Tis the season to celebrate the Lower East Side, so get thee to “Punks, Losers, Screw-ups and Goofballs,” a new exhibit at the recently opened 174 Rivington Street Bar and Gallery that celebrates the art of Cliff Mott.

CliffMOTT03The show pays tribute to the LES music scene of the late ’80s and ’90s, when Mott haunted the neighborhood and ended up producing a plethora of flyers, posters, t-shirt and sleeve art for bands such as the Fleshtones, Dictators, Jon Spencer Blues Explosion, Devil Dogs, Velvet Underground, Dee Snider and CBGB.

“You almost just fell into it,” he recalled over the phone. “You knew a lot of musicians, they needed flyers and all, and you’re happy to provide them and they’re happy to get anything, everything to stand apart from the crowd.”  As a result, the walls of 174 Rivington Street Bar and Gallery are lined with original art, mostly black ink on paper, while the bar’s display case contains books and flyers featuring Cliff Mott’s art.

Mott’s style is recognizable for its clean, bold lines, its caricatural facial features CliffMOTT04(check out Debbie Harry’s razor sharp cheekbones) and for what curator Lexie Chapman refers to as “kinky” legs — wobbly gams bent in unnatural angles. The Pratt alumn has been drawing since he was five. He grew up on the old Batman TV show, and, as a kid, started drawing stick figures of Batman and Robin. “I just loved it so much that I kept at it and kept drawing,” he said.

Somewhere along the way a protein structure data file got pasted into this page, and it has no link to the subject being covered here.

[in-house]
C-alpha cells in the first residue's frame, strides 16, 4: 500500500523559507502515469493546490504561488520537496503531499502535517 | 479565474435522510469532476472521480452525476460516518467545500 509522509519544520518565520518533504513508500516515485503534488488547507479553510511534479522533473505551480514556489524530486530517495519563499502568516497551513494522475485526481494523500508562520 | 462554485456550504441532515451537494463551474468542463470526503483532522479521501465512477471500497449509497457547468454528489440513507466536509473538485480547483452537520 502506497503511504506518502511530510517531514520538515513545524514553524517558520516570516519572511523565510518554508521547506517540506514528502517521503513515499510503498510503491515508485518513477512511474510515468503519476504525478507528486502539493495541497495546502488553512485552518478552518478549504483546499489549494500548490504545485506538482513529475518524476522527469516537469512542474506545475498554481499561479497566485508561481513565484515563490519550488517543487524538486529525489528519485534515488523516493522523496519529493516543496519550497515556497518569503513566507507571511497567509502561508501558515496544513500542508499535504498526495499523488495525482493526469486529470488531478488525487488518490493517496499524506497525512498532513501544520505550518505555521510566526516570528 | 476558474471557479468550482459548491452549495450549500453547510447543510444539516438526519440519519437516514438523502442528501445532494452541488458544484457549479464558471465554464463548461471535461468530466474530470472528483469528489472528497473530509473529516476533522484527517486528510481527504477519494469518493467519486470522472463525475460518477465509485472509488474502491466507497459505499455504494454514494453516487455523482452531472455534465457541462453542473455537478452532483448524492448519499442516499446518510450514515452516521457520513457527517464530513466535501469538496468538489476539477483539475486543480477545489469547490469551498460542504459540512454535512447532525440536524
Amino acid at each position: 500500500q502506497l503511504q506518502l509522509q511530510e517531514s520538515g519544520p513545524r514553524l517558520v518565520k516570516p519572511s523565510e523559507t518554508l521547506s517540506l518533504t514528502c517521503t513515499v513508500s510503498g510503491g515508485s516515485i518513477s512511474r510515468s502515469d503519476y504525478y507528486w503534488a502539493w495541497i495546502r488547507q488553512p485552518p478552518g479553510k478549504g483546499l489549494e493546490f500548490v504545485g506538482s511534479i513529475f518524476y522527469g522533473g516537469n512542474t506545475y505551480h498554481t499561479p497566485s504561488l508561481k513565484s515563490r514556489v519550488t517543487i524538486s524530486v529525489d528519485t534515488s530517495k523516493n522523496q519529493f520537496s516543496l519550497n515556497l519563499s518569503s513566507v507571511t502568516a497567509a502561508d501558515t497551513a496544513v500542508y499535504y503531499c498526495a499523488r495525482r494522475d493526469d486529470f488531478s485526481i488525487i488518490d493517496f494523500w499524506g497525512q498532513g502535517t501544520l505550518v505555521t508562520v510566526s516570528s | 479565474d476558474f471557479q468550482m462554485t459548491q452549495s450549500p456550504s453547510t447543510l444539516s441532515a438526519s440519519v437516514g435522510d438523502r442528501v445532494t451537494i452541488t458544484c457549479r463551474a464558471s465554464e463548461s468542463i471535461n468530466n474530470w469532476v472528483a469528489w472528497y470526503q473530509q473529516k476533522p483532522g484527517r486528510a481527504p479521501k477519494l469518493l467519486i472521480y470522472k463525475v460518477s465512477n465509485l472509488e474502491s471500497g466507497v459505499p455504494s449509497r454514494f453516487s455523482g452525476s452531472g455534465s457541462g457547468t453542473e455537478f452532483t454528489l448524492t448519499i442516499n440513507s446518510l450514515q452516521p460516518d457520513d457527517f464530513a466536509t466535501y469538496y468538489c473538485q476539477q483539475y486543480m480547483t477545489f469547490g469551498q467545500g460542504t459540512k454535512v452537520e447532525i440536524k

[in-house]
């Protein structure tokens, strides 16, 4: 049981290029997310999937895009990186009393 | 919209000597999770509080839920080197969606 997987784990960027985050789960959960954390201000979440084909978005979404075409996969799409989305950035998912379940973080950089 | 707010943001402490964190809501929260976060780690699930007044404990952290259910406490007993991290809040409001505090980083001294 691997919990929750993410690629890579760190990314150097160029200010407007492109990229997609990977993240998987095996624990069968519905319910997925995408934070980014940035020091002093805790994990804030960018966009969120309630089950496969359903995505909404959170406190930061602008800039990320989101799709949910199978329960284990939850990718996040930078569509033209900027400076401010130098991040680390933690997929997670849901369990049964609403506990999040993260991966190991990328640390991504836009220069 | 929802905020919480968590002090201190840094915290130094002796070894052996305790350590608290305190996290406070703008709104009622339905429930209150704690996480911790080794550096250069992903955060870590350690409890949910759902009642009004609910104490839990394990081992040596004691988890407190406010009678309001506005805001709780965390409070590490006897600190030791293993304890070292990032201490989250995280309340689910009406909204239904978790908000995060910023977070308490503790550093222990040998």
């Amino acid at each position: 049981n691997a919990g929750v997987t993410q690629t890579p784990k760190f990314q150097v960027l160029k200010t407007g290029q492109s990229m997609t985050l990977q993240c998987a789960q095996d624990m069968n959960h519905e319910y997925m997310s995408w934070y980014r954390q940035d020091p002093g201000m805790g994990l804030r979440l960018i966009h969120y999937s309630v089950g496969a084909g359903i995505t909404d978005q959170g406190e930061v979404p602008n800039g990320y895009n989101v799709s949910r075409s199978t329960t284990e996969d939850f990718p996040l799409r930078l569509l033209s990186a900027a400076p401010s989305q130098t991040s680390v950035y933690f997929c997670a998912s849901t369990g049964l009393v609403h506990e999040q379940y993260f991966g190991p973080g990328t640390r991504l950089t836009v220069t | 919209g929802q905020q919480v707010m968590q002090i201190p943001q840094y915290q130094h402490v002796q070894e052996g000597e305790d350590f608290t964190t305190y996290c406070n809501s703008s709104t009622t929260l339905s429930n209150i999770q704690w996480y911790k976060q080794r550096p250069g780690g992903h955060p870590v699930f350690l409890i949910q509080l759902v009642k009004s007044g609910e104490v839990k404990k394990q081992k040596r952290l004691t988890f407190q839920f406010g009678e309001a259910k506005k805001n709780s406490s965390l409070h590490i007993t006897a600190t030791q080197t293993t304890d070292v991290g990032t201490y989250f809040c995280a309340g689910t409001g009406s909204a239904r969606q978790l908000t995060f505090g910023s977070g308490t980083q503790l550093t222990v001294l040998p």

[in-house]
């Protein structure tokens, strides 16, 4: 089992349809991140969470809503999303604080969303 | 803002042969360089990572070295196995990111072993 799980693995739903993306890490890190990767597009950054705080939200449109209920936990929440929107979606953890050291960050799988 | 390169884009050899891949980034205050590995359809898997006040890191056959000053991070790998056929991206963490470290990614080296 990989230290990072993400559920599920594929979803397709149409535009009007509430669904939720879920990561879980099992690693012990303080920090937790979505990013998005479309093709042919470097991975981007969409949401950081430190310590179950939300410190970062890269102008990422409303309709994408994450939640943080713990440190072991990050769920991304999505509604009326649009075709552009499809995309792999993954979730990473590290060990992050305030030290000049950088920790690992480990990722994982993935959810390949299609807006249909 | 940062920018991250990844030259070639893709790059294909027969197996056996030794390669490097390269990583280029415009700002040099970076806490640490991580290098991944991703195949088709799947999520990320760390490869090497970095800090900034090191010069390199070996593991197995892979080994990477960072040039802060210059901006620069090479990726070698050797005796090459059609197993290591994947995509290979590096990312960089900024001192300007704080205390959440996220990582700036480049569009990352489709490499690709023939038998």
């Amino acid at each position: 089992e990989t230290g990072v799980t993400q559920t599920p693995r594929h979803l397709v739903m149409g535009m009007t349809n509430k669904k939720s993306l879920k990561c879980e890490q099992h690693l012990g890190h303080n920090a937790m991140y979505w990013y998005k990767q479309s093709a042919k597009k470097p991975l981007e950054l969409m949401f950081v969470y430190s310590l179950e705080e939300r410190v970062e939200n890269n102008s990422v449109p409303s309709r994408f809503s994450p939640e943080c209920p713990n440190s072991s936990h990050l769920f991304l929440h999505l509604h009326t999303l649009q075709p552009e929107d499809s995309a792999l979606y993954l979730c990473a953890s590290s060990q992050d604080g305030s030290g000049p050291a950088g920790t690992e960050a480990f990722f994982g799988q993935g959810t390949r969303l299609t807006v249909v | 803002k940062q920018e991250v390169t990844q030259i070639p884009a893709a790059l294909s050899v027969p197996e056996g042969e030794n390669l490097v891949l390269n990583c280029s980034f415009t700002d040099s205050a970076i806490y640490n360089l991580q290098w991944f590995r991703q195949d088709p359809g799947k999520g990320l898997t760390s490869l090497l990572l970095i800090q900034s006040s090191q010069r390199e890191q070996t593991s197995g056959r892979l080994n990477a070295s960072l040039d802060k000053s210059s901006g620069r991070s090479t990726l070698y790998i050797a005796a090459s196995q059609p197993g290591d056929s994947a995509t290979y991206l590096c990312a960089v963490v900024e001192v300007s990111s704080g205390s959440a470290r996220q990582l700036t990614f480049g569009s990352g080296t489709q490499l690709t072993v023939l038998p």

CliffMOTT08He eventually did illustrations for the likes Playboy and Penthouse, one of which shows a Gollum-like Spider-Man jerking off mid-air (yours for just $500). “I also did a piece for Hustler,” he let us know. “So I covered every base in that industry.”

There are tableaus of comic art, as well: in “Sports For The Undead,” from Cracked, a series of corpses in various stages of decomposition play their own version of bowling and cricket. “Humor is always a theme that runs through everything I do,” Mott explained. Next up, he’s working on a rock-and-roll horror comic with a friend, giving stories from rock history a horror-like spin. 


“Punk Losers, Screw-Ups & Goofballs: The LES Art of Cliff Mott” at 174 Rivington Street, through June 17